McMullen: Eagles Should Have Considered a Punter
PHILADELPHIA (973espn.com) - The thought went over like a lead balloon on Twitter and was met by more than a few eye rolls by other reporters at the NovaCare Complex but this is the year the Eagles should have eschewed conventional wisdom and "wasted" a draft pick on a punter.
That's certainly not a sexy thought to anyone other than 97.3 ESPN's own Pete Thompson until you start to think about the makeup of the 2018 Eagles.
With perhaps the deepest roster in football and nearly every starter from Super Bowl LII returning, this was a draft filled with luxuries anyway, bookended by the redundancy of Dallas Goedert, a Zach Ertz clone at tight end, and an Australian rugby player in Jordan Mailata who has never played a down or organized football in his life.
Of Philadelphia's five picks, only fourth-round cornerback Avonte Maddox has an opportunity to contribute come September unless injuries decimate the defensive or offensive lines, fast-forwarding the impact of developmental prospects Josh Sweat and Matt Pryor.
At punter, however, the team has lost veteran Donnie Jones and seems to be counting on Cameron Johnston, an undrafted rookie last year out of Ohio State to step in without a hiccup.
There are two issues with that and the first starts with Jones, who decided to retire with a little nudge toward the door by Philadelphia before reversing course.
One of the reasons most Eagles fans don't even think about the position and how important it can be is because Jones was defined by consistency over the years. Need to flip the field and the former Pro Bowl selection would just let loose and boom one. Need to pin someone inside the 20 and Jones could directionally kick with the best of them.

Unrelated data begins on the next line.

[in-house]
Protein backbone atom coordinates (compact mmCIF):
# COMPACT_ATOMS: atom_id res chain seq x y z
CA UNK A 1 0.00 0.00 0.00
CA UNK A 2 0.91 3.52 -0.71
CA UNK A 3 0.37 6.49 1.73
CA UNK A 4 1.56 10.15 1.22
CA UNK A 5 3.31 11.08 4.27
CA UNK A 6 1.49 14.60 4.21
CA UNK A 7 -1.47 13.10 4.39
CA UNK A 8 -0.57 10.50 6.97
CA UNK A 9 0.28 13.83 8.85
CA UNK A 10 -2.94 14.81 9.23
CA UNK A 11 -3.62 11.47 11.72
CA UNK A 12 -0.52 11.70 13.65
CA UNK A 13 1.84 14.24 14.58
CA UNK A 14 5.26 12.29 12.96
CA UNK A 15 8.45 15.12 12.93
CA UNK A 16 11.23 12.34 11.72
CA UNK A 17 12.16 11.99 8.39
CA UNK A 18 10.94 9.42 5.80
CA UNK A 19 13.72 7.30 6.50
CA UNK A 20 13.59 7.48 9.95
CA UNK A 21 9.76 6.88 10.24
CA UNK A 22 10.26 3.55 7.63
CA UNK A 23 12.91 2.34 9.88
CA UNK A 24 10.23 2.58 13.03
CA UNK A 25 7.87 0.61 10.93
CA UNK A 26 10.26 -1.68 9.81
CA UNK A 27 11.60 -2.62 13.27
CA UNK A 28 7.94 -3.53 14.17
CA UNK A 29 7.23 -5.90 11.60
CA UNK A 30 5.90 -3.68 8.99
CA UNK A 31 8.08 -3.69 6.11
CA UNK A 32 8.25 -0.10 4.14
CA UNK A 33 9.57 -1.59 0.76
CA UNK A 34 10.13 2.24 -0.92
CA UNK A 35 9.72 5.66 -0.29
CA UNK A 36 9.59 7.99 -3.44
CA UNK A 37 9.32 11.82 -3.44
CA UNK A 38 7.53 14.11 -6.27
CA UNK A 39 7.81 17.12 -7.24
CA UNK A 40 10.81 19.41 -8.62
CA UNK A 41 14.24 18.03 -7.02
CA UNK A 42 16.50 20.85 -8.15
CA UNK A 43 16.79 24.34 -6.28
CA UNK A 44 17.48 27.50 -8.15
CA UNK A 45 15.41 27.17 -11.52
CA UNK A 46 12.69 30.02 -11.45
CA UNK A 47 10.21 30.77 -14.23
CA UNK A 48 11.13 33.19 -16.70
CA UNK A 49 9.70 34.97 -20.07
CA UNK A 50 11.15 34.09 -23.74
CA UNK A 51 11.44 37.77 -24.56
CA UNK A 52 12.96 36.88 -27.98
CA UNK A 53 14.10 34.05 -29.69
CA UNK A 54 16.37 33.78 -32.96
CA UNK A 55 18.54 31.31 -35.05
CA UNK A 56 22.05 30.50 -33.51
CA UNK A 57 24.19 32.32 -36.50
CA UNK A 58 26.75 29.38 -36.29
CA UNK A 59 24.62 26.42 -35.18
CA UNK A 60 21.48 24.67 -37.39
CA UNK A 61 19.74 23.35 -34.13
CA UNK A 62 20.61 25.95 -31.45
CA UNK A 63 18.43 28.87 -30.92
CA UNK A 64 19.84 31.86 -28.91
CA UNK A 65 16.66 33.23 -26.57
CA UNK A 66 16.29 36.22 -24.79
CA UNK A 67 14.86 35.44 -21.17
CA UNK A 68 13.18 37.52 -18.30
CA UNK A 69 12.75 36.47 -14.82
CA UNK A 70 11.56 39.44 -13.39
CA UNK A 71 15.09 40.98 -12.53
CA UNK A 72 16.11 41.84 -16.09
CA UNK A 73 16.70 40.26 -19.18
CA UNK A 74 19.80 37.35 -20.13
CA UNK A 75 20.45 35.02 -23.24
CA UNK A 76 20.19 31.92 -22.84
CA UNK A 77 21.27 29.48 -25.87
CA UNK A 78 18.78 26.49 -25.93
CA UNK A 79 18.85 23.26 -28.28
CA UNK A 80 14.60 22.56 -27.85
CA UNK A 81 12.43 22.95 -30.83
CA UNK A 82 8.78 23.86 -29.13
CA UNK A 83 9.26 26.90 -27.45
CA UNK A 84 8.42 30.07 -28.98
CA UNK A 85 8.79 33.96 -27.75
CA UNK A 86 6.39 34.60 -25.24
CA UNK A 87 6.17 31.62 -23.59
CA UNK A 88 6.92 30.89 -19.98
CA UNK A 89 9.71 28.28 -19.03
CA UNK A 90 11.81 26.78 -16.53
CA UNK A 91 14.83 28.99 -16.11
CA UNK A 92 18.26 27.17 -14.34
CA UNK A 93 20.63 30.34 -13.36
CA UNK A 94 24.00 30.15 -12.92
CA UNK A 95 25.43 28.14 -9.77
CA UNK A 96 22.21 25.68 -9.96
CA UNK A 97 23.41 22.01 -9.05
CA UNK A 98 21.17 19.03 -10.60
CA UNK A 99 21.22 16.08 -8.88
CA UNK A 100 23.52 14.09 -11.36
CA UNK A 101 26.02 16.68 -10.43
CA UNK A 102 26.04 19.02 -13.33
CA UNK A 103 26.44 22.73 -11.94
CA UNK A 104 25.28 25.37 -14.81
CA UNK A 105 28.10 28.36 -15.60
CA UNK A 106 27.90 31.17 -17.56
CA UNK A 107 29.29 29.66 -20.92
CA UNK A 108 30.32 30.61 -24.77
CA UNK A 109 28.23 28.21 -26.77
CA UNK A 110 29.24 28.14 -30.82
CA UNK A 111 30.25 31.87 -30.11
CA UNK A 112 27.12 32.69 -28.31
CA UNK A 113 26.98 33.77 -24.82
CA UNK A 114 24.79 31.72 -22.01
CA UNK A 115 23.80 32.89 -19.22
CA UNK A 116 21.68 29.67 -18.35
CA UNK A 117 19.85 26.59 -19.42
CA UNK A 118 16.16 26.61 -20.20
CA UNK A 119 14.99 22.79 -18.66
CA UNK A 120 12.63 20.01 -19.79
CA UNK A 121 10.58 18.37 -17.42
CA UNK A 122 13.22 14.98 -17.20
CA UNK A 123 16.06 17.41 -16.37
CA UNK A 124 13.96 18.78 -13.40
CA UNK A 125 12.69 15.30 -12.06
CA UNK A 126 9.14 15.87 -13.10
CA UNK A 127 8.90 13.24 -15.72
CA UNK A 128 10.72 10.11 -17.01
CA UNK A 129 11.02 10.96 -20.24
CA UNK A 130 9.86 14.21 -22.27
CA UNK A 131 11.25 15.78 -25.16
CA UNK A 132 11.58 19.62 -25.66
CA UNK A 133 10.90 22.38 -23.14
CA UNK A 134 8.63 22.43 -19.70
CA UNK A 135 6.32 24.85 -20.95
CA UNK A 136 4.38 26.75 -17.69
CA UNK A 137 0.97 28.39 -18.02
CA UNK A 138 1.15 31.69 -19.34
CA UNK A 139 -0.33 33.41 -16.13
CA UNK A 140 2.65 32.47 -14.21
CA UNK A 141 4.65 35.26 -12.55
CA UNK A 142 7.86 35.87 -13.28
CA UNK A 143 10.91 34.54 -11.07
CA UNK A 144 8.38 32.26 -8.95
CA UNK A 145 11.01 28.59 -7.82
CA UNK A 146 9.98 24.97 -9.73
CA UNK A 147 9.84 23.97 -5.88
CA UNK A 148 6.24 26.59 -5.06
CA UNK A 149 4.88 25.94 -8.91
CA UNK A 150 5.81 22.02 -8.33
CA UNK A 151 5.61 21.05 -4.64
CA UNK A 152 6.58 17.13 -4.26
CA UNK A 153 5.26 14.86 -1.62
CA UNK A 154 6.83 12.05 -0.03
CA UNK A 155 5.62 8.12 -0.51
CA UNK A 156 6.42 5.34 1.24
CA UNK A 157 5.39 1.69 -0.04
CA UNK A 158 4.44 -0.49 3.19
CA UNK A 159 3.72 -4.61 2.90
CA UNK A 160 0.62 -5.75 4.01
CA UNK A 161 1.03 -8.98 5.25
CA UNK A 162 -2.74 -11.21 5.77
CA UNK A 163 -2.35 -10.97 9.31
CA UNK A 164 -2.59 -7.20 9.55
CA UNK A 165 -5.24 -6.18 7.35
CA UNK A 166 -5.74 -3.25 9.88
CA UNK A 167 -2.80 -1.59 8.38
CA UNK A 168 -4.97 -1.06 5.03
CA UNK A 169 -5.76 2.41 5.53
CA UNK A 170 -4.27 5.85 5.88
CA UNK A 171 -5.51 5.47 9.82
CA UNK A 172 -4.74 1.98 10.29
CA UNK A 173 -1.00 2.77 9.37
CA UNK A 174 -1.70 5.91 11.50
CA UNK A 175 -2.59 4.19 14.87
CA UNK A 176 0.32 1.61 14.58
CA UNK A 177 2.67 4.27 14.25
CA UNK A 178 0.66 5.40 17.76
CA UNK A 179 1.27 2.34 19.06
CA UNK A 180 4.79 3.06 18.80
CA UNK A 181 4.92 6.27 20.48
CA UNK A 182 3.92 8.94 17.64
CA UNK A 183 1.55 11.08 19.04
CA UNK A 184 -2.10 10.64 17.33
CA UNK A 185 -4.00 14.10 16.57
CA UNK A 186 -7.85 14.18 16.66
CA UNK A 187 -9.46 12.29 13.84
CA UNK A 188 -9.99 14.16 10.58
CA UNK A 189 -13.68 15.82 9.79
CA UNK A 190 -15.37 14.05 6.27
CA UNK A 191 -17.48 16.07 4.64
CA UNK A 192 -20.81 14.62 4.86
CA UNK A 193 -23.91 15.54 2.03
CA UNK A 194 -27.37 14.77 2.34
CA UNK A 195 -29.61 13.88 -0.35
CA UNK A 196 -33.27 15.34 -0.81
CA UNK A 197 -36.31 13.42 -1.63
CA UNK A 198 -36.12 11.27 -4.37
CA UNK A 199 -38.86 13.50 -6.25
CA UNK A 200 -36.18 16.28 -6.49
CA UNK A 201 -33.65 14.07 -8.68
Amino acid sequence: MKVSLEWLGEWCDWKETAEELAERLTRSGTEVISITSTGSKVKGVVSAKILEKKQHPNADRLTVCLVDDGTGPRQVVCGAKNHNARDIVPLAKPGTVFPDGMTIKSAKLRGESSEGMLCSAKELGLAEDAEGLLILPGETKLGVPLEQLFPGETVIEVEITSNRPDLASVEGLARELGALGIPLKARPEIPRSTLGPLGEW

Eagles fans were spoiled by Jones and the assumption that consistency is going to continue with the next man up is likely a flawed one.
Which brings us to point No. 2: It's true Johnston nearly beat out Jones last year. The reason, however, that the Eagles stuck with the status quo was the very trait that defined Jones. On one day at training camp, Johnston would look like the next Ray Guy and on the following he looked like a rookie struggling to find his way. The consistency on a daily basis simply wasn't there.
Texas punter Michael Dickson, like Johnston, an Australian, was the highest-graded prospect at the position and was taken in the fifth round at No. 149 overall by the Seattle Seahawks.
The Eagles obviously believe Johnston is a good prospect but to understand the difference here one NFL scout called Dickson the Saquon Barkley of punting prospects when talking to 973espn.com.
"I don't get excited about punters, but I love this guy," an NFC regional scout told NFL Media. "It's not a stretch that Texas could produce the best kicker (Justin Tucker) and punter in the league at the same time."
Dickson is so good most scouts put a third- and fourth-round grade on the All-American and the Eagles could have had him at No. 130 overall with their second pick in the fourth round.
While that's a tough decision to make because Sweat is probably the best value pick the Eagles made understand he will spend his rookie season buried behind Brandon Graham, Michael Bennett, Derek Barnett, Chris Long and perhaps even the hard-working Steven Means.
You could point out how quickly things can change in the NFL. Long (33), Bennett (32), and Graham (30) are now all on the wrong side of 30 and the latter is wrangling over a potential big-money extension. As soon as 2019, the Eagles starting DEs could be Barnett and Sweat if things break correctly.
However, you would also be correct to point out that the worst thing for any young player, in this case, Johnston, is to hand him a job without significant competition.
The major tipping point, though, is this is about 2018 for the Eagles, who are trying to repeat as Super Bowl champions and no player in this draft from No. 32 on down would have had a clearer path to contribute on the NFL's top roster than the class' best punter.
An innovative, out-of-the-box organization known for flying in the face of that conventional wisdom should have realized that.
-John McMullen covers the Eagles and the NFL for 973espn.com. You can reach him at email@example.com or on Twitter @JFMcMullen